Every now and again there is someone in my life asking for some information about how to go to North Korea. I am glad there are more people interested in visiting a more exotic place than Miami on Black Friday, but I am tired of copying and pasting from the same serious emails.
There is a possibility of doing things in a much more schizophrenic, weird and explanatory way.
These are some of the most common questions people have made me. And some others that I would make to myself.
How to travel to North Korea?
Usually by plane. But seriously, you can only get there through a governmental authorised travel agency. I used Koryo, which is the most traditional and the one with better references. There are others, but I can’t comment on them since, obviously, I didn’t use them.
Ok, Let’s explain it better.
There are many ways to get to North Korea, but the most common way is departing from Pequim. Especially, because the travel agency is probably located in there and you have to collect your visa in person.
The first option is to go by plane. You can either fly with Air China, which is obviously Chinese, or with Air Koryo, the North Korean company which by the way is considered the worst in the world.
By the way, I found Air Koryo better than TAM. Even because stubbing your little toe on the seat is more pleasant than travel with TAM.
But this is another story.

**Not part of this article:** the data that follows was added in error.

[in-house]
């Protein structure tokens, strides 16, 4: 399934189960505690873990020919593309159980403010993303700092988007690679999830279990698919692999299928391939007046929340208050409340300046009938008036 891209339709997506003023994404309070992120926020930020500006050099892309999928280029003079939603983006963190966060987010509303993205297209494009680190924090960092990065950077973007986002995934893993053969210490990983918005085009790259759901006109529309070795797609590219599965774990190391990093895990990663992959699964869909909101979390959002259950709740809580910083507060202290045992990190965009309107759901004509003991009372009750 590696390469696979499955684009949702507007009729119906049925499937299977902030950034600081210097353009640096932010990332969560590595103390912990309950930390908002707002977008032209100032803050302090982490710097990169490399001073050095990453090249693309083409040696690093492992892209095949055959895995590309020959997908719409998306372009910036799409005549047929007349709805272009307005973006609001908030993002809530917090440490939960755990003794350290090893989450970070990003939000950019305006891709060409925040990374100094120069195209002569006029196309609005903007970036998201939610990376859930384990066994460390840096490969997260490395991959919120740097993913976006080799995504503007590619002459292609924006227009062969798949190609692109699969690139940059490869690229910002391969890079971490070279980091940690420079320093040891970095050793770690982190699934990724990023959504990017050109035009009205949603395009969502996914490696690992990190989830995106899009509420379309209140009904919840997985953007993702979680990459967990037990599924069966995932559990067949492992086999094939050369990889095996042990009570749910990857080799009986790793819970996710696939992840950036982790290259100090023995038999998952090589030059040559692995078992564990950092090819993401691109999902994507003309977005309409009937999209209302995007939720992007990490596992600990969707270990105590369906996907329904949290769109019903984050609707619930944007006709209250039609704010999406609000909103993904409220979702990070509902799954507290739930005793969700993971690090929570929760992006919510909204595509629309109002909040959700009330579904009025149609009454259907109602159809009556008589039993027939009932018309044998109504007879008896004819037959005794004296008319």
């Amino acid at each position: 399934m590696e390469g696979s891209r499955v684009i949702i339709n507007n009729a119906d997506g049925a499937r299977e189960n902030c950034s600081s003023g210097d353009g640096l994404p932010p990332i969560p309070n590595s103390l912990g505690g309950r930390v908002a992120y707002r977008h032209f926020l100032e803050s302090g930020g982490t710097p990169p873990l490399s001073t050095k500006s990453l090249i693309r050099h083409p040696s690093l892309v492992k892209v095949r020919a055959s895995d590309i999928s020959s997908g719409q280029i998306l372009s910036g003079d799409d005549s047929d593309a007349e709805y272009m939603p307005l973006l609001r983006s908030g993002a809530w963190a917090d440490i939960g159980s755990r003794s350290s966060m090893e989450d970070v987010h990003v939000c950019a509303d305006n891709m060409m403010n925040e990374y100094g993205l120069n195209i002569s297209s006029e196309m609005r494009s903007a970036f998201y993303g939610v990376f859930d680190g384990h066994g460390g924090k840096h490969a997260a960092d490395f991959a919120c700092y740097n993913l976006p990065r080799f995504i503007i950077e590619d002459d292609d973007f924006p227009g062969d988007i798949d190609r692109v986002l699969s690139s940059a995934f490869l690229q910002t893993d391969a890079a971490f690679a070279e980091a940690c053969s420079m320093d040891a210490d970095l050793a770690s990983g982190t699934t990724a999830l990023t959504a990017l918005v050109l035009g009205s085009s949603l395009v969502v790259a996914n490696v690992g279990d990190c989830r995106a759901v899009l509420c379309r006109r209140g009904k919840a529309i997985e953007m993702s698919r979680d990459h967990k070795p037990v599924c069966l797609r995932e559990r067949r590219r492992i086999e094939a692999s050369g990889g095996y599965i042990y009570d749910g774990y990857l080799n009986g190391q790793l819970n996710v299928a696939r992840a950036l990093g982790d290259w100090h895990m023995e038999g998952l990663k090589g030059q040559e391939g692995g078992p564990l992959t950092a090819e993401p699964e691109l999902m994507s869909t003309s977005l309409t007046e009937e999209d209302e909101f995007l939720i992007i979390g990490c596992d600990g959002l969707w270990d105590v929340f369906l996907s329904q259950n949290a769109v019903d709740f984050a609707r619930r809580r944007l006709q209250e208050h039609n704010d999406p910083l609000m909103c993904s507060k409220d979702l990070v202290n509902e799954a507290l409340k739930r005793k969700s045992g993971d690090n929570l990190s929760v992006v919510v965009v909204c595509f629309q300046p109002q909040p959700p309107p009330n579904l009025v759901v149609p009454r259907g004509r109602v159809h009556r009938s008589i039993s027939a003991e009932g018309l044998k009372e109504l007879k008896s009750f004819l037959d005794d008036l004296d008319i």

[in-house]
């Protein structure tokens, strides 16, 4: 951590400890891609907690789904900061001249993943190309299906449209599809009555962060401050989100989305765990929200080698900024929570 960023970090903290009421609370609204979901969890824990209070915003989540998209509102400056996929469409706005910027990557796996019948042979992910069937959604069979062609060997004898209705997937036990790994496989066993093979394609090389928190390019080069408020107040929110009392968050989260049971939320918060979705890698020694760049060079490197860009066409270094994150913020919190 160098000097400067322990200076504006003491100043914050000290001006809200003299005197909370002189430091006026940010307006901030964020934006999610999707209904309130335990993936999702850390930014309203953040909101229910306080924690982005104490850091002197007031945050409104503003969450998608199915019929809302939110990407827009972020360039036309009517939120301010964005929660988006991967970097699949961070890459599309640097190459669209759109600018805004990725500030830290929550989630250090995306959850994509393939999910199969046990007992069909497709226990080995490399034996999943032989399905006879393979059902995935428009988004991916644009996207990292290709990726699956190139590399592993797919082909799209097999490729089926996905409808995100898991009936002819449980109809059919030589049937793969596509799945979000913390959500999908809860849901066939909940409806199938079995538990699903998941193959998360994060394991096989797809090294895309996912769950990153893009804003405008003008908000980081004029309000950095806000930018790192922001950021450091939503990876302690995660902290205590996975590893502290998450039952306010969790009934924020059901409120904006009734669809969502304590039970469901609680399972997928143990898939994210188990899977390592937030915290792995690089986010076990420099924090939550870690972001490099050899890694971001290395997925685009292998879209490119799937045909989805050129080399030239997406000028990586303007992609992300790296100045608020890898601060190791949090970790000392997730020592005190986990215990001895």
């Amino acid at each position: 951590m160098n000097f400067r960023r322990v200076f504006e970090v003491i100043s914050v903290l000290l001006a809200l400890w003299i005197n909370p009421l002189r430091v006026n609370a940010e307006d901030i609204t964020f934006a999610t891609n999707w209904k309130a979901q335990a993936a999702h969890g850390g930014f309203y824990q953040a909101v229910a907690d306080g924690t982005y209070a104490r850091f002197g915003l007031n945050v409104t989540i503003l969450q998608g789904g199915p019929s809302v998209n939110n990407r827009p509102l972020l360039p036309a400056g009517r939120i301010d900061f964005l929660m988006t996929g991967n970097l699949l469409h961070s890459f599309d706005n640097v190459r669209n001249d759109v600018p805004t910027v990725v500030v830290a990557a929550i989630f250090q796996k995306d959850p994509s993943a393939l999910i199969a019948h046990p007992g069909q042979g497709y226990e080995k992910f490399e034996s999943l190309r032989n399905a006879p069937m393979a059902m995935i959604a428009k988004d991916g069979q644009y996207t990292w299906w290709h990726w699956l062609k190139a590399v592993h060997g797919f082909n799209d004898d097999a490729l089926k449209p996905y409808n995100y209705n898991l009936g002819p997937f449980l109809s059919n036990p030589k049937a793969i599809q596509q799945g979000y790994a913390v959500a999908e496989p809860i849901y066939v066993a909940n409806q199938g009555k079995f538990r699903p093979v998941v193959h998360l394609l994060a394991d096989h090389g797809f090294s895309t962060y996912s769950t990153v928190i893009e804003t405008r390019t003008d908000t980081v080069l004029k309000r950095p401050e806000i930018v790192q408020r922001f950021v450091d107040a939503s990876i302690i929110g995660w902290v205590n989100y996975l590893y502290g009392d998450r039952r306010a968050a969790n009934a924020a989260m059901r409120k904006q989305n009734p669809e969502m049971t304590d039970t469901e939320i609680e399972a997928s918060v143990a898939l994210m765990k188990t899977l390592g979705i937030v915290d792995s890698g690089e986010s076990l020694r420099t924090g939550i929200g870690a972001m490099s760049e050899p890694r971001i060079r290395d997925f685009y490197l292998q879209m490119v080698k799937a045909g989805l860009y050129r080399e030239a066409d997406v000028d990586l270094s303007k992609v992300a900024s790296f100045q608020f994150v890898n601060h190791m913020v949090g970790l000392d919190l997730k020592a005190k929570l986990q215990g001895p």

The second option is to go by train, leaving from Pequim and going to Dandong, still in China. From there, you cross the border.
I went by plane and don’t regret. But next time I will go by train just for the adventure. And only if I had someone to come with me as I would not get into this insanity alone. Even I have some limits.
Good luck with that. Unless you are a head of state or have suicidal instincts.
What do you mean?
This is the most militarized border in the world and no one can cross it. To try to cross it without permission will certainly result in being arrested or killed, because someone will surely see it. And about being a head of State, it is worth talking to your chancellery, but it will be a long and complex conversation.
I know. Just take the plane and it will be a nice story to tell anyway. Who do you know that has flown an Ilyushin Il-62 from the 60’s?
Bulshit, you know me. And you are even interviewing me.
And we are the same people, don’t forget about it.
Alright, we have lost focus in here. How much does it cost to go to North Korea?
In a very simple and direct answer: expensive. My five days trip on a private tour cost me around €2000. Lucky me in 2012 the Euro was much cheaper (comparing to Brazilian Reais).
It was everything included, including the flight to and from Pequim (apart from tips I gave to the guides, some extra meals and the beers at the hotel).
Regarding the ticket to Asia, it cost me a quite old and dodge Opala 83 (referring to a car) half in pieces that I sold. And for the rest of the trip, I never calculated because it would make me depressed.